Lesson Plan #:AELP-PHY0006
Bubble-ology and Bernoulli
An AskERIC Lesson Plan
AUTHOR: MaryAnne Nelson, Needham Elementary, Durango, CO
GRADE LEVEL/SUBJECT: Appropriate for grades 4-9
Bubbles are not only captivating, colorful, and fun to make, they
are also excellent demonstrations of scientific phenomena. Bubble- ology
is a motivating and powerful introduction to the process and substance
The purpose of this activity is to introduce aerodynamics to the
students by challenging them to devise the best ways to keep a bubble aloft.
In this fun context, you'll teach Bernoulli's principle and help explain
how airplanes fly.
OBJECTIVES: As a result of this activity, the students will:
Devise ways to keep a bubble from hitting the ground, without touching
it with their hands or with any other object.
Students will make 2 lists: methods that worked, and those that didn't
As a group, students will use their demonstrations to decide whether increasing
the pressure under the bubble or decreasing the pressure over it keeps
an object aloft.
1 gallon container, 8 oz. dishwashing liquid, 1 measuring cup,
1 eyedropper, glycerin (optional), pint-sized containers, straws or other
hollow tubes, index cards
Bubble-ology, Teacher's Guide, LHS-GEMS: Great Explorations in
Math and Science, Lawrence Hall of Science, University of California at
ACTIVITIES AND PROCEDURES:
TYING IT ALL TOGETHER AND GOING FURTHER:
Prepare bubble solution: 1 cup dishwashing liquid, 50-60 drops glycerin
(optional), 1 gallon water. Have small containers of the solution, and
straws or other hollow tubes to blow the bubble with, put in various locations
around the room.
Read: In the 18th century, a scientist named Daniel Bernoulli discovered
a scientific principle that now carries his name. It became the basis for
airplane flight many years after its discovery. The Bernoulli principle
states that the faster air flows, the less pressure it exerts.
Draw a diagram of an airplane and an airplane wing on the chalkboard. Point
out that as air hits the wings of a plane, some of it has to go over them
and some of it has to go underneath. Scientists have discovered that regardless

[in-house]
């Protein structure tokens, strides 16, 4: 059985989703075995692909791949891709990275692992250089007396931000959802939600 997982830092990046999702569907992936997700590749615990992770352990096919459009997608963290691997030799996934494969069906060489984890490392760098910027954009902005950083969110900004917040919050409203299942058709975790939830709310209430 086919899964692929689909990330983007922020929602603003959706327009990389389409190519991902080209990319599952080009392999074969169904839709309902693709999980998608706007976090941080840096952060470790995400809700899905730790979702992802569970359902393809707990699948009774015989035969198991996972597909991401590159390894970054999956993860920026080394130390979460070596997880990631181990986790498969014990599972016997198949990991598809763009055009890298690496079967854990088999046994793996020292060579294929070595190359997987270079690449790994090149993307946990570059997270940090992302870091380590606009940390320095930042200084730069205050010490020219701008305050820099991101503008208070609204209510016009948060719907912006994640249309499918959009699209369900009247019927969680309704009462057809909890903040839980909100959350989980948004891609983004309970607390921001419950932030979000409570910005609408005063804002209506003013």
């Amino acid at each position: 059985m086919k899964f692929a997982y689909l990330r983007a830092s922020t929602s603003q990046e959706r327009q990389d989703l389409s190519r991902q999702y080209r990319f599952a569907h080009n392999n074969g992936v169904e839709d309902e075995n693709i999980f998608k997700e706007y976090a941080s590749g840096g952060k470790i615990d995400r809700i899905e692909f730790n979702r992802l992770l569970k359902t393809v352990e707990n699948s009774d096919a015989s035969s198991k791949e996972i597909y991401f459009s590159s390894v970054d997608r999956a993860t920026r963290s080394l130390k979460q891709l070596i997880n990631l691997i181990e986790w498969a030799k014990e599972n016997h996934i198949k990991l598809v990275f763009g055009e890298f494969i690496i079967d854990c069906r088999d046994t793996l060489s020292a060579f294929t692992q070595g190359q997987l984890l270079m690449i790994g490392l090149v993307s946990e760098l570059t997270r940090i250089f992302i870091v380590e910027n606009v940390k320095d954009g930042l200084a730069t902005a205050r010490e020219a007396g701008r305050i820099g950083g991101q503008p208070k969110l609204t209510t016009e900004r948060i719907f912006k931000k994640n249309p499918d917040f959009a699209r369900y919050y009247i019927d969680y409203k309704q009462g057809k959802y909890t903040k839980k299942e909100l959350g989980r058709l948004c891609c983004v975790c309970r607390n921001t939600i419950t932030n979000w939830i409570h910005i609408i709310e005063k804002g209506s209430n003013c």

of whether the air goes over or under, it arrives at the other side of
the wing at the same instant. What does the Bernoulli principle say about
faster moving air?
Explain that the force pushing upward is called dynamic lift. Summarize
by stating that there are two approaches to keeping an object aloft: increasing
the pressure under it, or decreasing the pressure over it.
Divide your class into small groups. Ask the groups to experiment to devise
methods to keep their bubbles from hitting the ground and list methods
that work by increasing the pressure under the bubble, or by decreasing
the pressure over it. You may distribute index cards and invite them to
wave the cards over and under the bubbles to further demonstrate Bernoulli's
Students write a group report and share results of this activity, explaining
which method worked and why.
Make or obtain posters of airplanes and airplane wings and post them around
the classroom. Ask students to explain how the Bernoulli principle is incorporated
into the design of each plane.
Set up a series of short bubble obstacle courses, including challenging
features as steps, curves, corners, and a hoop.
Challenge students to use bubbles to detect air flow patterns in a room
These lesson plans are the result of the work of the teachers who have
attended the Columbia Education Center's Summer Workshop. CEC is a consortium
of teacher from 14 western states dedicated to improving the quality of
education in the rural, western, United States, and particularly the quality
of math and science Education. CEC uses Big Sky Telegraph as the hub of
their telecommunications network that allows the participating teachers
to stay in contact with their trainers and peers that they have met at
This activity has been copied, with permission, from the
Educational Resources Information Center (ERIC) server to ours, to
allow faster access from our website. We encourage you to explore the
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